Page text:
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March 27th 2017

A floral revolution

Written by
Team Floret

I have a vision board with all of the amazing, impossible, unbelievable things I want to experience in life and business taped up in my office. For years The New York Times has been up there, just staring back at me.

Well, that dream came true when the New York Times featured the local flower movement in their online last week and also in their Sunday T Magazine print edition. 

I can’t tell you what an honor it was to have my new book, Cut Flower Garden, book mentioned in the article, and also be included  in the New York Times’ list of  “Favorite Florists on Instagram” alongside all of my floral heroes.  

As thrilling as it was be featured in the article, what was perhaps most rewarding was to have the seasonal flower movement spotlighted in such a prominent publication and in such a compelling story.

The story begins boldly, “This country is in the midst of a floral revolution.”

What is so refreshing to me is that it is no longer just a little flower farmer saying ‘the times they are a changin.’

Now the paper widely considered the national “newspaper of record” has detailed fundamental changes to the floral industry.

Yeah, it’s kind of a big deal.

The story describes it as “like a David and Goliath story, with something as lovely and fragile as a flower upending big business.”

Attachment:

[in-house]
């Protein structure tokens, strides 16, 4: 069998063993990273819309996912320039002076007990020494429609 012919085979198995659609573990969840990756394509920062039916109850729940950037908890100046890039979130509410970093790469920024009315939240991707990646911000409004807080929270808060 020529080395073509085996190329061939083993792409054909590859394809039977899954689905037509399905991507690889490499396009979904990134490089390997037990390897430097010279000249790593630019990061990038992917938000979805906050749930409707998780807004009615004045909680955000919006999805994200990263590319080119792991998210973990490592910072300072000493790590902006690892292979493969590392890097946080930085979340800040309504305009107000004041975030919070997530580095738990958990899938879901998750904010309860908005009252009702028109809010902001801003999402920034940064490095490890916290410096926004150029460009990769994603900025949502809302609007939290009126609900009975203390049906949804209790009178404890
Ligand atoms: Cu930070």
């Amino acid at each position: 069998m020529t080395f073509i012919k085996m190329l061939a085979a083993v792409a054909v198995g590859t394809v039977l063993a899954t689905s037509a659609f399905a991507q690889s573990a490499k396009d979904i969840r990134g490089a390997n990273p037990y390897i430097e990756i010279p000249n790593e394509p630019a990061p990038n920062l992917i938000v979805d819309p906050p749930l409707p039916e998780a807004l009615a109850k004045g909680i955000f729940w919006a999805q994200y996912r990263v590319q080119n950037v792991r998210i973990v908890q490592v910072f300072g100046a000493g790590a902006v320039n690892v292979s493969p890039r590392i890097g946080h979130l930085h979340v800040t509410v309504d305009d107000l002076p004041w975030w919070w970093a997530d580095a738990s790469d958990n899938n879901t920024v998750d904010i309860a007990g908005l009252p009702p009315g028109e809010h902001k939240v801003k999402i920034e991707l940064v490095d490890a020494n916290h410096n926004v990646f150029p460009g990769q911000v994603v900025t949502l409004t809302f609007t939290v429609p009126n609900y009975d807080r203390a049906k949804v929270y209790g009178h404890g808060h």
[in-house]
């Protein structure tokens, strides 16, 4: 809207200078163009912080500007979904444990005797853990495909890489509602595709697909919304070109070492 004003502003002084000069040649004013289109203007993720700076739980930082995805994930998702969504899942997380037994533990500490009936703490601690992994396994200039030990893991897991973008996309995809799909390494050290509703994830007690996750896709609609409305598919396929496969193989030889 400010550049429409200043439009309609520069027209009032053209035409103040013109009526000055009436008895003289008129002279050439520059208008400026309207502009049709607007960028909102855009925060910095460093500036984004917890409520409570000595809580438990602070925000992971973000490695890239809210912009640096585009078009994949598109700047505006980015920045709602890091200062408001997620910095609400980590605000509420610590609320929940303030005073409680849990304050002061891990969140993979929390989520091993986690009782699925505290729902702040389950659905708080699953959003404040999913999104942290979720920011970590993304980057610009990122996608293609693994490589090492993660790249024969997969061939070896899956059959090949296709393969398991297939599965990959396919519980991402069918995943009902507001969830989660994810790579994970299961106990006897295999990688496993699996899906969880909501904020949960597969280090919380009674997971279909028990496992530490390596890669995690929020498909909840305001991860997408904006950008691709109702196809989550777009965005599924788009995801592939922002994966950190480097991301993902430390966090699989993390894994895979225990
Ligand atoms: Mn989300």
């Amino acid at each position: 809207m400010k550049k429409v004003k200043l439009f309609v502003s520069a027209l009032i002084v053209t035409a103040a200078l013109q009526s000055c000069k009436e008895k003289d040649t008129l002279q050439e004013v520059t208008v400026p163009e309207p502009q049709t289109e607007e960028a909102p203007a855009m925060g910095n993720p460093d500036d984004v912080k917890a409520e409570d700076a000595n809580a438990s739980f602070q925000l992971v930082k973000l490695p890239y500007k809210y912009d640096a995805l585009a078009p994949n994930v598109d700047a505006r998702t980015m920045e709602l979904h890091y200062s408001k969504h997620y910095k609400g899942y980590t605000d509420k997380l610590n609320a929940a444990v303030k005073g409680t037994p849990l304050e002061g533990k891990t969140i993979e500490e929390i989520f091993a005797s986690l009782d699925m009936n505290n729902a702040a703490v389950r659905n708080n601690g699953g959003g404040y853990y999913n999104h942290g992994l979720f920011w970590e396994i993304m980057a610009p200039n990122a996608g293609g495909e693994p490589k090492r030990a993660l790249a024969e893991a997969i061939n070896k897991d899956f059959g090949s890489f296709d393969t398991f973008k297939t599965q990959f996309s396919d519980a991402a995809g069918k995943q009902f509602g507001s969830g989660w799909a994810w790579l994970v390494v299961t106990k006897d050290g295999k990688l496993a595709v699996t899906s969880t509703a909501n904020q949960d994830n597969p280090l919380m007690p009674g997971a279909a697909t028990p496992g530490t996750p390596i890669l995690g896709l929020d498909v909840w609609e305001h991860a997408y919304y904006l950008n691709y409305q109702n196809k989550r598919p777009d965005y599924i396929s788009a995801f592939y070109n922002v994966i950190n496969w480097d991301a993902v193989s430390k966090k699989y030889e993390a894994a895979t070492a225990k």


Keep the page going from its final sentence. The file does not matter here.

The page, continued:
For the past few years, I’ve been so fortunate to have the opportunity to work with hundreds of flower farmers and floral designers through the Floret Workshops.

I’ve seen firsthand the intense interest in both growing and designing with seasonal, sustainably-grown flowers. I’ve witnessed the emotion and nostalgia stirred up after smelling a fistful of sweet peas.

And a quick scan of my inbox or the  600+ comments to my post “Six Important Questions to Answer before You Get Started Growing Flowers” further illustrate the deep desire to cultivate beauty.

There is a hunger for change.

Recent articles in the press have helped to fuel further interest in growing and designing with local, seasonal flowers. For example:

Garden Design magazine (If you aren’t already familiar with this publication, it is a beautiful coffee-table quality magazine with no ads. Just 148 pages of beautiful gardens and plants. Learn more.)

In addition to the Cut Flower Garden Virtual Book Tour, I also had the opportunity to promote some local flower love by sharing gardening and design tips with some of my favorite blogs including:



Design Sponge

(see even more flower-related press here)

Again, while I’m truly honored and humbled by all of the praise and press coverage of the new Floret book, what makes me the most excited is seeing the giant spotlight that it shines on the local, seasonal flower movement.

The New York Times article perhaps said it best, “This country is in the midst of a floral revolution….This revolution might be pastoral and pretty, but it’s also powerful.”

A huge thank you for being part of it all!


  1. Anuj Agarwal on

    Hi Erin,

    My name is Anuj Agarwal. I’m Founder of Feedspot.

    I would like to personally congratulate you as your blog Floret Flowers has been selected by our panelist as one of the Top 100 Flower Blogs on the web.